‘I was used to being invisible. People rarely saw me, and if they did, they never looked close. I wasn’t shiny and charming like my brother, stunning and graceful like my mother, or smart and dynamic like my friends. That’s the thing, though. You always think you want to be noticed. Until you are.’
As a teenager, I absolutely adored Sarah Dessen’s books. I read Just Listen in a day and was hooked from there on, devouring This Lullaby, The Truth About Forever, Lock and Key and Along For The Ride soon after. Her combination of relatable protagonists, tough real-life issues, likeable love interests and kooky side characters always made for an enjoyable and uplifting read.
However, the odd time I’ve returned to her books over the last few years, I’ve felt like the standard has declined a little. I know I’ve read Last Chance and What Happened to Goodbye, but I honestly couldn’t tell you the name of the main characters, let alone the storylines, as I didn’t find them particularly memorable (whereas I could tell you all the names of the characters from the earlier books – Annabel and Owen, Remy and Dexter, Macy and Wes, Ruby and Nate, Auden and Eli…). However, I felt like Saint Anything was a return to form for Sarah Dessen, as whilst I still wouldn’t describe it as one of my favourites (that will always be The Truth About Forever) I really liked it, and found myself starting to feel that familiar feel-good feeling as I read.
Saint Anything opens with Sydney’s charismatic older brother Peyton going to prison following a drunk driving incident that left a local boy paralysed. Whilst Sydney’s parents are preoccupied with their son’s terrible predicament, all Sydney can think about is the victim. In an attempt at a fresh start, Sydney transfers schools and finds herself a new group of friends who accept her for her, and she finally starts to emerge from her brother’s shadow…
After the disappointment of the last couple of Sarah Dessen books I’d read, I really wanted to like this book, so when I started reading the first couple of chapters, my heart sunk a little. It seemed to just be a whole load of backstory involving Peyton, Sydney’s brother, who to be quite honest didn’t seem all that likeable a character for all of his supposed charm. The excessive relating of his history with drugs and alcohol seemed a little forced, and was literally like ‘this happened, then this happened, then this happened’. However, once you got past this, the book really started to pick up and I relaxed a little, as I started to really enjoy the characters and story.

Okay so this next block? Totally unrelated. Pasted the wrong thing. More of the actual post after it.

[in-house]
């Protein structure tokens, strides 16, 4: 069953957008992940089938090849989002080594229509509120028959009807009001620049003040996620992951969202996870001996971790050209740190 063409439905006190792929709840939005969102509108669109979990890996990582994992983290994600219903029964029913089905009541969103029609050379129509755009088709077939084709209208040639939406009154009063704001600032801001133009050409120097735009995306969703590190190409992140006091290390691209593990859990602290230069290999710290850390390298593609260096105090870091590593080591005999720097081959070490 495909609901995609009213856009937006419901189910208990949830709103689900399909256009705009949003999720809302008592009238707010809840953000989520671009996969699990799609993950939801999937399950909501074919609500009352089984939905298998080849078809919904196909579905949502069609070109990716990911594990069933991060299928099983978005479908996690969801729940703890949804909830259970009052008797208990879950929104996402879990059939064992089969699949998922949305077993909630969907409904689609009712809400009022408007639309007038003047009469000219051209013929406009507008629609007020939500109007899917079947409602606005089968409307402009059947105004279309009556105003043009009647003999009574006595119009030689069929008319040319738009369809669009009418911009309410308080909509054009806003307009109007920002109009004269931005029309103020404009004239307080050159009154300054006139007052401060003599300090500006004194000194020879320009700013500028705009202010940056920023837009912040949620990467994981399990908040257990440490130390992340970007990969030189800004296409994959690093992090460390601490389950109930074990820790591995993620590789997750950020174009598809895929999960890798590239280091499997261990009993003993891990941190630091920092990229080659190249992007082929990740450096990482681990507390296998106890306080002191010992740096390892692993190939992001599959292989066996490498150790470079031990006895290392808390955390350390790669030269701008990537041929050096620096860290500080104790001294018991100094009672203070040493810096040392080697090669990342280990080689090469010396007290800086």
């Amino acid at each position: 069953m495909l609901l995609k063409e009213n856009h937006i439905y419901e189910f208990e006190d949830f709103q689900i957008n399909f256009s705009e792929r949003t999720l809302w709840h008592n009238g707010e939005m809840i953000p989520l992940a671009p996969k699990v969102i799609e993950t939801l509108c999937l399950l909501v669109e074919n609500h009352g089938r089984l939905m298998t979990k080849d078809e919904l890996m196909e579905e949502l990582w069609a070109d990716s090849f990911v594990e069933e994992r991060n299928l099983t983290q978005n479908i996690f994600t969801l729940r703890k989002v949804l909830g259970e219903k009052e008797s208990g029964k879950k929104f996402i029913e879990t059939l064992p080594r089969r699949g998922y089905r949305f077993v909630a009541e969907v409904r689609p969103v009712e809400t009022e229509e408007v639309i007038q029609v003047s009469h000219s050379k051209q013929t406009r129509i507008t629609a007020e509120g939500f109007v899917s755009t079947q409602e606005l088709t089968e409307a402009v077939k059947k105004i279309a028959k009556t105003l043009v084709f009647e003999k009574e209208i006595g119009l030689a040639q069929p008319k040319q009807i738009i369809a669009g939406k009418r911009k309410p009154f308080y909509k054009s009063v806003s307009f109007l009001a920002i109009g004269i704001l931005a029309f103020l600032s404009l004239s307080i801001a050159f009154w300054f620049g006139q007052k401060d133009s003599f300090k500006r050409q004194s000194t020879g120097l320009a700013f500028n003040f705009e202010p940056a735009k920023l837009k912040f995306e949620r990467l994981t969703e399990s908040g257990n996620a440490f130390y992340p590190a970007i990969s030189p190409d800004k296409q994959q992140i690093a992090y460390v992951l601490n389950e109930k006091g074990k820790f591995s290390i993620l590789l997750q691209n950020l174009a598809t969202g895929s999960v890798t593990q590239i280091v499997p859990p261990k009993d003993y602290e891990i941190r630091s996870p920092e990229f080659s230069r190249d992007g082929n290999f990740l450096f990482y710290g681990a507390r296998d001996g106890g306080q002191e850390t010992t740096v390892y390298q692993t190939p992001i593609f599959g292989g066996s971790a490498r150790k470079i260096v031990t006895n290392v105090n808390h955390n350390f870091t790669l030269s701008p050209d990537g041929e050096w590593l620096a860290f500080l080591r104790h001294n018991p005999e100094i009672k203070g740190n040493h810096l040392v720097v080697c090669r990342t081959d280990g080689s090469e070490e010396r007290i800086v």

I found Sydney to be super likeable and relatable, and I could totally understand why she feels guilty on her brother’s behalf, seen as no one else seems to have accepted the guilt. Her mother, for example, was a very frustrating character. The way she refuses to accept the terrible thing her son has done and treats his stint in prison like school or daycare was infuriating, and the way it sidelines her relationship with her daughter makes you just want to shake her, however much you can sympathise with her position. Also the way she lets Peyton’s shady friend Ames infiltrate the family is uncomfortable to watch (or read, but you get what I mean!) as you can just see how it’s heading nowhere good.
As tends to happen in a Sarah Dessen book, the main character makes a new, quirky set of friends early on in the book, and in Saint Anything this was Layla and her brother Mac (and the entire of the Chatham family in fact). Layla with her many quirks (being ridiculously specific about how she eats fries, how she never ever forgets a face) and flaws (a horrible taste in men) was an interesting character, and was the kind of person you read about and just want to be friends with yourself. I also really liked Mac, who as quite a quiet, thoughtful character wasn’t your typical ‘love interest’ type character, and came across as a really good guy. Even the more minor members of the friendship group like Eric and Irv stood out in their own way and were memorable.
Plot wise, the book is kind of a slow burner, starting off with a whole load of back story and taking some time to really pick up. However, once it does it’s worth the wait, and leaves you with that optimistic feeling that so much of Sarah Dessen’s work does. Whilst to a certain extent these novels are kind of formulaic (troubled female protagonist meets a new group of friends who totally change her life and make her see things differently), the variations in characters keep them interesting, and the lingering message you’re left with long after is that no matter how bad things get, change could be just around the corner. And I don’t think that’s a bad thing to take away from a book!